Documentation hasn't kept up with feature development. Some functionality has dated instructions and screenshots, and in places there is only placeholder text or no documentation at all. This impacts user experience and leads to more questions on our user and developer mailing lists.
We'd like to reduce the barrier to entry to adding documentation. We have started tagging "easy to resolve" issues in our github repository but this has not gained much traction yet.
Season of Docs ideas for GeoNetwork include:
- Geonetwork team to scope and create issues for incomplete documentation (drawing from doc review and pull requests).
- Geonetwork team to reach out to, encourage and support co-contributions to documentation from user base.
- Writer to reorganize documentation to clearly separate user, administrator and developer sections, removing duplicated content.
- Writer to provide templates and writing instructions to help reduce barrier-to-entry and improve quality of developer's contributing content.
- Writers to review language and readability.
- Writers to follow existing quickstarts, upgrade and improve.
- Writers to work through documentation issue list.
- Source code of existing docs: https://github.com/geonetwork/doc
- Existing docs: https://geonetwork-opensource.org/docs.html
- Extra developer docs: https://github.com/geonetwork/core-geonetwork/wiki#documentation
Other OSGeo Project Docs
There are 50+ open source geospatial (OSGeo) projects which are related and good candidates for joining this initiative.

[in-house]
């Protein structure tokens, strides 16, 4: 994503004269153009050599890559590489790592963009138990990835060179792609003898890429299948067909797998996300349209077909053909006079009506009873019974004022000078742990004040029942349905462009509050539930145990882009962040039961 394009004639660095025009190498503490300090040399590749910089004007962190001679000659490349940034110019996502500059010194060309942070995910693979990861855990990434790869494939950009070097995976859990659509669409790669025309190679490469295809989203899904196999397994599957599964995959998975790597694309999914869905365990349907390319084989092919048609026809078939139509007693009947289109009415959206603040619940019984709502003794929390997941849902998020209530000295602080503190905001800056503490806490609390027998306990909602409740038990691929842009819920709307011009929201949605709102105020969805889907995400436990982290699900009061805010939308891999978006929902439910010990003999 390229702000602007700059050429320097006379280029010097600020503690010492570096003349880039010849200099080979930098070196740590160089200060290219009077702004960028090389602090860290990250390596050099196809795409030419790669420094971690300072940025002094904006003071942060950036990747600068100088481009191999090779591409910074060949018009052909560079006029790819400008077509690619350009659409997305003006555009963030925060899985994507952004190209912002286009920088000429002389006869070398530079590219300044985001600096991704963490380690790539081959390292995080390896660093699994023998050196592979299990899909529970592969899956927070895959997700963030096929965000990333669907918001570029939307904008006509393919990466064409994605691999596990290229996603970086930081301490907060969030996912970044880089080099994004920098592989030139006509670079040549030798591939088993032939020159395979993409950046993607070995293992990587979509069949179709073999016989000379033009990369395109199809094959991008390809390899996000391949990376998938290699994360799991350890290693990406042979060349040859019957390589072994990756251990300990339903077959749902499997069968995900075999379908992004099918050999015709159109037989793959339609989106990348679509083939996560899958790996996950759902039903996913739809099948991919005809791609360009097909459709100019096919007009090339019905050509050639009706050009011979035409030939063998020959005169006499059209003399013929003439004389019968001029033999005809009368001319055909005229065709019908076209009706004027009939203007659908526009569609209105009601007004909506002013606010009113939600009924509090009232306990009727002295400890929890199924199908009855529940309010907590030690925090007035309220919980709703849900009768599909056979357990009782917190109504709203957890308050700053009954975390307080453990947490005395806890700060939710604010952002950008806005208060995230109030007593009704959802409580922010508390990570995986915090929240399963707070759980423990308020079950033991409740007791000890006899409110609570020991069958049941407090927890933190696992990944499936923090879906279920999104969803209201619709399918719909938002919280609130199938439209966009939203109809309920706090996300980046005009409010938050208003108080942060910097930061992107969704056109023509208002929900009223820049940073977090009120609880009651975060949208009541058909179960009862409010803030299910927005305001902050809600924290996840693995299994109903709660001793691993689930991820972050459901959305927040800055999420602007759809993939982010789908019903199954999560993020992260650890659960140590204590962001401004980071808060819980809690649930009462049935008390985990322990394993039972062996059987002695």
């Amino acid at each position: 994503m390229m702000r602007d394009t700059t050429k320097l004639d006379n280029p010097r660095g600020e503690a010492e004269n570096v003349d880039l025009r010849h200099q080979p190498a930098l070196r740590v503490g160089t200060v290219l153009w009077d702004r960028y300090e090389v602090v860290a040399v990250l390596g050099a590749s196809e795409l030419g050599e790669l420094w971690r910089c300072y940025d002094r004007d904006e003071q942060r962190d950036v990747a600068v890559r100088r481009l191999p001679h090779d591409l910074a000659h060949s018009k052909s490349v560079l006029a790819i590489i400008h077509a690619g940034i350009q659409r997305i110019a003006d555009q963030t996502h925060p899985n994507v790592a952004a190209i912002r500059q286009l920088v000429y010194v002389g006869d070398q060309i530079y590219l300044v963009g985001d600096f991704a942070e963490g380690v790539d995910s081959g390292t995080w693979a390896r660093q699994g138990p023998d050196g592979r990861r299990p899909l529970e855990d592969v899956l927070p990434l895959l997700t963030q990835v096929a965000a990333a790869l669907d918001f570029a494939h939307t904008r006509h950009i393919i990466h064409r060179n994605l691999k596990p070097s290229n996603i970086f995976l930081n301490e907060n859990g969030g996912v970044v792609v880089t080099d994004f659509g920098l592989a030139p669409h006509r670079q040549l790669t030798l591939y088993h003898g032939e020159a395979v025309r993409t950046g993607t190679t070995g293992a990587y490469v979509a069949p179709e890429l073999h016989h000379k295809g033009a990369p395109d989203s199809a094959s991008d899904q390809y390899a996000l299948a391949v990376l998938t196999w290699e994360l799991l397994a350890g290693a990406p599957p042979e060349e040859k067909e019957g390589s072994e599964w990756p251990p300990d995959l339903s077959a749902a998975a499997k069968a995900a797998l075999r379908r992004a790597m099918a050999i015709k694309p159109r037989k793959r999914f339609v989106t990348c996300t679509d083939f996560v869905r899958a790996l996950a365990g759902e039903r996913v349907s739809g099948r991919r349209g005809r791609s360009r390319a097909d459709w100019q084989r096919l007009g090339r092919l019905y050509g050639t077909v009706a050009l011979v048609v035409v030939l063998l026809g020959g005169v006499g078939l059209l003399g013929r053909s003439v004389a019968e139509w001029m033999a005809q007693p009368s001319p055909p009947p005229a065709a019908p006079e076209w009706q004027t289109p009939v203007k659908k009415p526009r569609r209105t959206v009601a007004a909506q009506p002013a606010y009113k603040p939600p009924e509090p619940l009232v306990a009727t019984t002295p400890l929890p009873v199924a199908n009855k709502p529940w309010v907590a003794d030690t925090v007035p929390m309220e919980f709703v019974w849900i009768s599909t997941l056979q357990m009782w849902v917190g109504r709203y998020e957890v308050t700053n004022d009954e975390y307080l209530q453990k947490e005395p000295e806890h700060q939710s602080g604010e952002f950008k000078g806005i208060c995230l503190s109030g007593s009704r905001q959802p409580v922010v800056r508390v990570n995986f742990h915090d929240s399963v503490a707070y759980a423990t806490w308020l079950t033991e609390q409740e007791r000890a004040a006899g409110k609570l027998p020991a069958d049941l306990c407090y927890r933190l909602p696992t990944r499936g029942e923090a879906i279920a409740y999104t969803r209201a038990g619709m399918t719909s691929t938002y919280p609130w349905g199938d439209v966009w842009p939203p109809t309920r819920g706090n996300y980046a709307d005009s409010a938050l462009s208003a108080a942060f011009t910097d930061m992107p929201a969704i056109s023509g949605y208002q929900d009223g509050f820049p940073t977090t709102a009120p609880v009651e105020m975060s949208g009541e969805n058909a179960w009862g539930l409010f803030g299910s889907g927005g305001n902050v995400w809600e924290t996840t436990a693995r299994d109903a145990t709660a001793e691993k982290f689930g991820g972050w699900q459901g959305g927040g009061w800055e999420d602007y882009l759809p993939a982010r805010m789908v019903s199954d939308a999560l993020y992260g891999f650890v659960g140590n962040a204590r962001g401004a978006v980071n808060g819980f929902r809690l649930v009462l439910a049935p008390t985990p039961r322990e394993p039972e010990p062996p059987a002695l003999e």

Improve OSGeoLive writing instructions
We’ve recently updated our OSGeoLive process for generating documentation, and have moved our documentation repository from MediaWiki to trac. We appear to have introduced a few gaps in the move. In particular, the new docs don’t reference our specific writing instructions which are embedding in Project Overview and Quickstart reference documents. A nice discrete task would be to review the old and new processes, and update the new docs to ensure they still contain relevant information, and are easy to follow.
New OSGeoLive Quickstarts and Overviews:
For our 2019 OSGeoLive release we hope to attract a number of projects which have recently signed up as OSGeo Foundation Community projects. These projects will need help writing their Project Overviews and Quickstarts. Existing project documentation also needs to be updated to align with the latest releases. (Reviewing 50 Quickstarts to ensure they still work is a time-consuming exercise).
- Ask OSGeoLive team about which new projects are joining OSGeoLive
- Old, OSGeoLive documentation processes
- New (incomplete) processes
Simplify OSGeoLive’s doc writing process
Like most open source projects, OSGeoLive templates and content have primarily been created by developers (and a few users), without access to the insights provided by trained technical writers and teachers.
Johanna Botman explains the challenges our approach has introduced. She started her working career as an English teacher, then moved into IT, website design, and is now uses geospatial software, as a geospatial officer at a local council. She observed:
- Some of the issues relating to getting started [with writing project documentation] are about bridging the gap between developers and writers. Developers write code in coding tools. They collaborate, they are used to versioning and are at home with unformatted raw text and automation tools. Writers? They work on Windows machines in Word - maybe in Google Docs if they are lucky. They don’t know about running build scripts, running Linux variants, Github, chat programs, HTML, RST formats, wikis and the variants of markup languages.
- It’s one thing to work with the open source software, another to write about it, and a third thing to work out how to write it so that it fits in with the project. It seems as if the developers have created the writing system in a way that they are used to working, not necessarily in a way that works for writers.
There are many ways we can help solve this problem, from small to large: